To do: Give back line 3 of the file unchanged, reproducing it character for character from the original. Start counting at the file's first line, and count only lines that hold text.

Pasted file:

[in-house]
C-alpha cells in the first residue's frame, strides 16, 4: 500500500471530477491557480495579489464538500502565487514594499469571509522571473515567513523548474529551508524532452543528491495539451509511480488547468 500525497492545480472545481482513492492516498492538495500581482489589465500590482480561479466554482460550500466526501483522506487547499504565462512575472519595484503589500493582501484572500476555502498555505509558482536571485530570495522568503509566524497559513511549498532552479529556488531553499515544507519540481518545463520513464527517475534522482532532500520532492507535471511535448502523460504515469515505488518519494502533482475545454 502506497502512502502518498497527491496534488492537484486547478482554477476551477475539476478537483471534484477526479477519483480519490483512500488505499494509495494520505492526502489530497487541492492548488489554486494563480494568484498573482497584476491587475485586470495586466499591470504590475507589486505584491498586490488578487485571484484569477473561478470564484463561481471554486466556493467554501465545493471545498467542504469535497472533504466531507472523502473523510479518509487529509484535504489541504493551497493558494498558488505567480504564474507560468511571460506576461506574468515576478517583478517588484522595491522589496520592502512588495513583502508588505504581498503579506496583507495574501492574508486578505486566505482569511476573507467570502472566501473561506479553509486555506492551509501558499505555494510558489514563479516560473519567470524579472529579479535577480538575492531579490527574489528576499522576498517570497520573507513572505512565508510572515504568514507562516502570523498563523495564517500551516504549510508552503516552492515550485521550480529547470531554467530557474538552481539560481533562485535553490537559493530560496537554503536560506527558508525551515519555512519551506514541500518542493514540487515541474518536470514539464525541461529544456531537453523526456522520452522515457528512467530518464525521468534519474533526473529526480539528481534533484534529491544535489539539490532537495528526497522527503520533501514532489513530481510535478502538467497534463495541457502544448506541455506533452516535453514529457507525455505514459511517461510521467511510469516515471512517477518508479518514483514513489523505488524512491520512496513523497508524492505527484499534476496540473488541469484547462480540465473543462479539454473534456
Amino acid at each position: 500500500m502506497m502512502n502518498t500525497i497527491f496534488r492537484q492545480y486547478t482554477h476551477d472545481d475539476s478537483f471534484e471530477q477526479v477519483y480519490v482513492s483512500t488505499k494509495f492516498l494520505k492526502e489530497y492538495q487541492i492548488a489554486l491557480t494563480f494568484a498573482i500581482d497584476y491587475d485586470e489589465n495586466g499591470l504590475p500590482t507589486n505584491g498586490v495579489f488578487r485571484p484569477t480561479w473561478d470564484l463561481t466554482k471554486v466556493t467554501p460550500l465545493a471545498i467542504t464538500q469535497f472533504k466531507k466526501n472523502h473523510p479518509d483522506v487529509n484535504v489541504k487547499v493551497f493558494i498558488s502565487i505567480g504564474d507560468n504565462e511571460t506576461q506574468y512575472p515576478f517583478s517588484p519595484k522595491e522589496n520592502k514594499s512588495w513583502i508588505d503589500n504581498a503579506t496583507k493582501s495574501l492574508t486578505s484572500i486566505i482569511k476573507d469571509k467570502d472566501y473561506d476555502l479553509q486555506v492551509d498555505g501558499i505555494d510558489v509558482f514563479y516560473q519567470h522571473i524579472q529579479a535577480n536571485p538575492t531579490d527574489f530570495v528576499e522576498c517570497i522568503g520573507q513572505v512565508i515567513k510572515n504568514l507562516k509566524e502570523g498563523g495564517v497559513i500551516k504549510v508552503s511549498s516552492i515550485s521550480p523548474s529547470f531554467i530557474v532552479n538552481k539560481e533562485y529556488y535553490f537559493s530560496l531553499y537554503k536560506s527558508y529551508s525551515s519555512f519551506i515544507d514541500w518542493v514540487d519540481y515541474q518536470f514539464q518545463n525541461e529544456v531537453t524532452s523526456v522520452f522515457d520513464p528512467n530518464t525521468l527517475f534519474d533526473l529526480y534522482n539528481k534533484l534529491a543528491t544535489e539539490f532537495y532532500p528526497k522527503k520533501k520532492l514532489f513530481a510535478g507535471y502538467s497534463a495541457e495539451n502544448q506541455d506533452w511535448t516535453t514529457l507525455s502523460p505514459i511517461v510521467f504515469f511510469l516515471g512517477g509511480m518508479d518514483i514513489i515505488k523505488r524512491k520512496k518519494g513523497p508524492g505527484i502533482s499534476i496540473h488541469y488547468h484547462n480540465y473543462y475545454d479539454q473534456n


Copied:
Amino acid at each position: 500500500m502506497m502512502n502518498t500525497i497527491f496534488r492537484q492545480y486547478t482554477h476551477d472545481d475539476s478537483f471534484e471530477q477526479v477519483y480519490v482513492s483512500t488505499k494509495f492516498l494520505k492526502e489530497y492538495q487541492i492548488a489554486l491557480t494563480f494568484a498573482i500581482d497584476y491587475d485586470e489589465n495586466g499591470l504590475p500590482t507589486n505584491g498586490v495579489f488578487r485571484p484569477t480561479w473561478d470564484l463561481t466554482k471554486v466556493t467554501p460550500l465545493a471545498i467542504t464538500q469535497f472533504k466531507k466526501n472523502h473523510p479518509d483522506v487529509n484535504v489541504k487547499v493551497f493558494i498558488s502565487i505567480g504564474d507560468n504565462e511571460t506576461q506574468y512575472p515576478f517583478s517588484p519595484k522595491e522589496n520592502k514594499s512588495w513583502i508588505d503589500n504581498a503579506t496583507k493582501s495574501l492574508t486578505s484572500i486566505i482569511k476573507d469571509k467570502d472566501y473561506d476555502l479553509q486555506v492551509d498555505g501558499i505555494d510558489v509558482f514563479y516560473q519567470h522571473i524579472q529579479a535577480n536571485p538575492t531579490d527574489f530570495v528576499e522576498c517570497i522568503g520573507q513572505v512565508i515567513k510572515n504568514l507562516k509566524e502570523g498563523g495564517v497559513i500551516k504549510v508552503s511549498s516552492i515550485s521550480p523548474s529547470f531554467i530557474v532552479n538552481k539560481e533562485y529556488y535553490f537559493s530560496l531553499y537554503k536560506s527558508y529551508s525551515s519555512f519551506i515544507d514541500w518542493v514540487d519540481y515541474q518536470f514539464q518545463n525541461e529544456v531537453t524532452s523526456v522520452f522515457d520513464p528512467n530518464t525521468l527517475f534519474d533526473l529526480y534522482n539528481k534533484l534529491a543528491t544535489e539539490f532537495y532532500p528526497k522527503k520533501k520532492l514532489f513530481a510535478g507535471y502538467s497534463a495541457e495539451n502544448q506541455d506533452w511535448t516535453t514529457l507525455s502523460p505514459i511517461v510521467f504515469f511510469l516515471g512517477g509511480m518508479d518514483i514513489i515505488k523505488r524512491k520512496k518519494g513523497p508524492g505527484i502533482s499534476i496540473h488541469y488547468h484547462n480540465y473543462y475545454d479539454q473534456n